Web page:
Hearty and nourishing black bean quinoa chili is ready in under an hour on the stovetop. This vegetarian chili is protein-packed and a delicious alternative to classic chili made with meat.
It’s not a fall weekend in the midwest without a pot of chili simmering on the stove, homemade apple cider, and football. We are huge chili fans and have chili recipes for every palate here at Fit Foodie Finds.
This vegetarian chili packs in all of the same great heartiness and flavor of chilis made with meat, but uses black beans and quinoa instead. Everything is cooked together in one pot on the stove, making this a quick and easy recipe with minimal cleanup.
“Simple and delicious! What a fabulous recipe! Can’t wait to make it again! The cinnamon sticks and hominy make this a very unique recipe! Made it exactly as written!” – Kathy
Even though this chili is made without meat, it has the same great texture and flavor as our classic chili recipe thanks to plenty of beans, veggies, and spices. You need:
Customize this vegetarian chili to your liking and based on what ingredients you have on hand. Instead of:
- Poblano peppers, try jalapeño peppers or throw in an extra diced bell pepper.
- Black beans, use your favorite kind of beans like garbanzo, navy, or great northern beans.
- Hominy, use the same amount of yellow sweet corn.
- Each individual spice, use about 1/4 cup of homemade chili seasoning to replace the chili powder, cumin, onion powder, and paprika.
- And, for even more spice, add a can of diced green chiles.
The Great Jones “The Dutchess” is our favorite Dutch oven for every day cooking. It’s great for one-pot meals, soups, and more!
Is this chili spicy?
This chili is more “warm” than spicy. It has a rich and comforting flavor profile with some warmth, but not a lot of heat.
Do you need to cook the quinoa first?
No. The quinoa cooks in the pot with the rest of the ingredients, so there’s no pre-cooking required.
How can you make this chili less thick?
The quinoa absorbs much of the water as the chili cooks, so this recipe yields a very thick and hearty chili. If you want a thinner chili, mix in more broth until you reach your desired consistency.
Can you use rice or farro instead of quinoa?
I’m sure you could, but we haven’t tested it. This recipe was developed specifically for quinoa.
This recipe makes a lot of chili which is great for meal prep. Let the chili cool completely and transfer into airtight container(s). Refrigerate for 3-5 days.
Chili is a wonderful meal to keep in the freezer for long, cold days. To freeze chili, let it cool completely, transfer to freezer-safe containers, and freeze for up to 3 months. And, here are all of our tips and tricks for how to freeze soup and chili like a pro!
One of my personal favorite ways to eat chili is WITHOUT a spoon. That’s right, I like to trade my spoon for tortilla chips and sometimes even Fritos.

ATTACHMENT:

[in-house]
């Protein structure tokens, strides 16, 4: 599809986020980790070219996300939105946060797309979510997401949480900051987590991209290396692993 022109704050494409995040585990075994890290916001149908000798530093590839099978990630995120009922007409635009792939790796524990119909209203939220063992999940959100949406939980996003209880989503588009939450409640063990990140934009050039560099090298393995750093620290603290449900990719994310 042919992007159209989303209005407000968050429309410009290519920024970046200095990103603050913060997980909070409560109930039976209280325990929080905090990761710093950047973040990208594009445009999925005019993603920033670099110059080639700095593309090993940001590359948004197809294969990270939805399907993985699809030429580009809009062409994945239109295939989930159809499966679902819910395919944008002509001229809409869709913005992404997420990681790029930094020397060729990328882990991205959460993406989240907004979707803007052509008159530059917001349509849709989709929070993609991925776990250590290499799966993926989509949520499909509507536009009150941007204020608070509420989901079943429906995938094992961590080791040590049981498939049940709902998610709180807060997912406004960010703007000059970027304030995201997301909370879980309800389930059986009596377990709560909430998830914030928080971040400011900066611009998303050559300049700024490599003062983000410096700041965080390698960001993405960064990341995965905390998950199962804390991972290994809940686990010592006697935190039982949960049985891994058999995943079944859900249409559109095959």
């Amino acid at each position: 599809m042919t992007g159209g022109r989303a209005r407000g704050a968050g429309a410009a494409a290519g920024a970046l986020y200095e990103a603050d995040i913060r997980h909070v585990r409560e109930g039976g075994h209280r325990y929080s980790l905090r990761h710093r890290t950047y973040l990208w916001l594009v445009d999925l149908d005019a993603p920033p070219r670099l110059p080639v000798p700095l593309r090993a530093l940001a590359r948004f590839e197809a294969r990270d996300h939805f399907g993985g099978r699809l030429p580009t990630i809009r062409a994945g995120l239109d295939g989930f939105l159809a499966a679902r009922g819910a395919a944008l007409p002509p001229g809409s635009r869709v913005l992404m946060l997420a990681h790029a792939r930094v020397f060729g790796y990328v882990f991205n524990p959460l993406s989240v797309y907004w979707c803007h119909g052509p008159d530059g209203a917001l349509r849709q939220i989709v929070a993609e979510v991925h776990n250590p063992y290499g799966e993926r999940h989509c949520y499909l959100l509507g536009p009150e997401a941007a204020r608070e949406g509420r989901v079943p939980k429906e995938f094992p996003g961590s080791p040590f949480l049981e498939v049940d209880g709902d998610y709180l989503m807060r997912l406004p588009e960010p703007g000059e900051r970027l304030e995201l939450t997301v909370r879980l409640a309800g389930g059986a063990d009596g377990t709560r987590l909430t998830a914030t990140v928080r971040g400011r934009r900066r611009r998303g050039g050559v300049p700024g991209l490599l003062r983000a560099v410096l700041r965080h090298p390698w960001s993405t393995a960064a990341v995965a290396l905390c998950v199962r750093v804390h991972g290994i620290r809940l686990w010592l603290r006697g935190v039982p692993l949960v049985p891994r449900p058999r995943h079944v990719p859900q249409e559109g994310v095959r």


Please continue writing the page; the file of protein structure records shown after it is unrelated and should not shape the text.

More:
AKA ideas for chili toppings! Chili isn’t chili without all of the amazing toppings and here are some of our favorite black bean quinoa chili toppings:
- Diced avocado or guacamole
- Tortilla chips (for dipping!)
- Greek yogurt or sour cream
- Shredded cheese
- Diced onion
- Diced tomatoes or salsa
- Lime wedges
- 1.5 tablespoons olive oil
- 1/2 medium yellow onion chopped
- 4 cloves garlic peeled and minced
- 1 teaspoon coarse salt divided
- 1 large poblano pepper seeded and finely diced
- 1 large green pepper seeded and diced
- 1 cup white quinoa uncooked
- 30 oz. black beans drained and rinsed
- 28 oz. hominy drained and rinsed (or yellow sweet corn)
- 15 oz. diced tomatoes
- 15 oz. tomato sauce
- 3 tablespoons chili powder
- 1 teaspoon ground cumin
- 1 teaspoon onion powder
- 1 teaspoon paprika
- 1/2 teaspoon ground black pepper
- 5 cups vegetable broth divided (or any broth)
- 2 cinnamon sticks
- 2 tablespoons fresh cilantro chopped
Heat a large Dutch oven over medium/high heat. Add olive oil. When the olive oil is fragrant, add the white onion and 1/8 teaspoon of salt to the oil. Toss and sauté for about 2 minutes. Add the garlic and cook for an additional minute.
Add the poblano pepper, green pepper, and quinoa to the Dutch oven. Mix well. Toast the quinoa for 3-4 minutes (stirring continuously) until it begins to brown.
Add the black beans, hominy, diced tomatoes, tomato sauce, chili powder, cumin powder, onion powder, paprika, pepper, and 4 cups of broth to the Dutch oven. Stir everything together and bring to a boil.
Once boiling, reduce the heat to low and and add the cinnamon sticks. Cover the Dutch oven and let the chili simmer for 10-15 minutes or until the quinoa is cooked.
The quinoa will have expanded during the cook time so when the quinoa is completely cooked, stir in the remaining 1 cup of broth.
Remove the cinnamon sticks and enjoy the chili topped with fresh cilantro and your favorite chili toppings such as sliced avocado, Greek yogurt/sour cream, etc.
- Storage: Once the chili is completely cool, transfer to airtight container(s) and refrigerate for up to 5 days. Chili thickens as it sits, so when you reheat the chili, you may need to add a little more broth or water to thin it out.
- Freezing Instructions: Let the chili cool completely, transfer to freezer-safe containers, and freeze for up to 3 months.
- Consistency: This is a pretty thick and hearty chili. If you like a thinner chili, add more broth at the end until you reach your desired consistency.
Calories: 328kcal Carbohydrates: 58g Protein: 14g Fat: 6g Fiber: 15g Sugar: 7g
Photography: photos taken in this post are by Ashley McGlaughlin from The Edible Perspective.
Lee is the founder of Fit Foodie Finds and based in Minneapolis, MN. She started this website in 2010 as a way to share her love for real food and wellness. The internet has changed so much since then and so has Fit Foodie Finds. Today we’re a female-run recipe website publishing hundreds of tried and true recipes developed and tested by our team.